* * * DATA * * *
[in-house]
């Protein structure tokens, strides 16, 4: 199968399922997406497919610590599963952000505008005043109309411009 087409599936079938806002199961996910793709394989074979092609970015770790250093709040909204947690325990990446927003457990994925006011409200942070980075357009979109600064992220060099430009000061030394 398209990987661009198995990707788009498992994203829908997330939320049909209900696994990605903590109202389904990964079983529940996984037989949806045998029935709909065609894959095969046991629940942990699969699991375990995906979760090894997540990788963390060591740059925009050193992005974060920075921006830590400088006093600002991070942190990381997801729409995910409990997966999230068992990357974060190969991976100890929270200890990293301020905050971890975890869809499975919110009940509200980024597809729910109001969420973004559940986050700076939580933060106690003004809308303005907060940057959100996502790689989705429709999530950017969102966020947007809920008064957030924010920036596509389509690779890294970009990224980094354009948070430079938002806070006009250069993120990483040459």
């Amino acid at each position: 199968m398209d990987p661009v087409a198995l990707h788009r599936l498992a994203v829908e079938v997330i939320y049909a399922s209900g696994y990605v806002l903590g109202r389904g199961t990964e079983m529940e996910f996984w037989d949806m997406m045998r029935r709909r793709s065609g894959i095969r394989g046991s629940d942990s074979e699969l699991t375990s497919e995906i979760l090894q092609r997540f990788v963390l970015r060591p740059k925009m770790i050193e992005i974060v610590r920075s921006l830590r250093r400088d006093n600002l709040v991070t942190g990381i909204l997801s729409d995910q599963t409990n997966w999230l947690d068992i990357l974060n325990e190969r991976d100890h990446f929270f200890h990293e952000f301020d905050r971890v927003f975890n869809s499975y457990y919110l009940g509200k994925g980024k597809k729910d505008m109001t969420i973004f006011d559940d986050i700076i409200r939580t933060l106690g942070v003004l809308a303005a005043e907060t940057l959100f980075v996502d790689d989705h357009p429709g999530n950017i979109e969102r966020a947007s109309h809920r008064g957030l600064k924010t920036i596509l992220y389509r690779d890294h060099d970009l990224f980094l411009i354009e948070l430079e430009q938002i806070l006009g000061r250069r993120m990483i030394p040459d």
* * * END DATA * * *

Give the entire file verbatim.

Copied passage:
[in-house]
């Protein structure tokens, strides 16, 4: 199968399922997406497919610590599963952000505008005043109309411009 087409599936079938806002199961996910793709394989074979092609970015770790250093709040909204947690325990990446927003457990994925006011409200942070980075357009979109600064992220060099430009000061030394 398209990987661009198995990707788009498992994203829908997330939320049909209900696994990605903590109202389904990964079983529940996984037989949806045998029935709909065609894959095969046991629940942990699969699991375990995906979760090894997540990788963390060591740059925009050193992005974060920075921006830590400088006093600002991070942190990381997801729409995910409990997966999230068992990357974060190969991976100890929270200890990293301020905050971890975890869809499975919110009940509200980024597809729910109001969420973004559940986050700076939580933060106690003004809308303005907060940057959100996502790689989705429709999530950017969102966020947007809920008064957030924010920036596509389509690779890294970009990224980094354009948070430079938002806070006009250069993120990483040459």
């Amino acid at each position: 199968m398209d990987p661009v087409a198995l990707h788009r599936l498992a994203v829908e079938v997330i939320y049909a399922s209900g696994y990605v806002l903590g109202r389904g199961t990964e079983m529940e996910f996984w037989d949806m997406m045998r029935r709909r793709s065609g894959i095969r394989g046991s629940d942990s074979e699969l699991t375990s497919e995906i979760l090894q092609r997540f990788v963390l970015r060591p740059k925009m770790i050193e992005i974060v610590r920075s921006l830590r250093r400088d006093n600002l709040v991070t942190g990381i909204l997801s729409d995910q599963t409990n997966w999230l947690d068992i990357l974060n325990e190969r991976d100890h990446f929270f200890h990293e952000f301020d905050r971890v927003f975890n869809s499975y457990y919110l009940g509200k994925g980024k597809k729910d505008m109001t969420i973004f006011d559940d986050i700076i409200r939580t933060l106690g942070v003004l809308a303005a005043e907060t940057l959100f980075v996502d790689d989705h357009p429709g999530n950017i979109e969102r966020a947007s109309h809920r008064g957030l600064k924010t920036i596509l992220y389509r690779d890294h060099d970009l990224f980094l411009i354009e948070l430079e430009q938002i806070l006009g000061r250069r993120m990483i030394p040459d």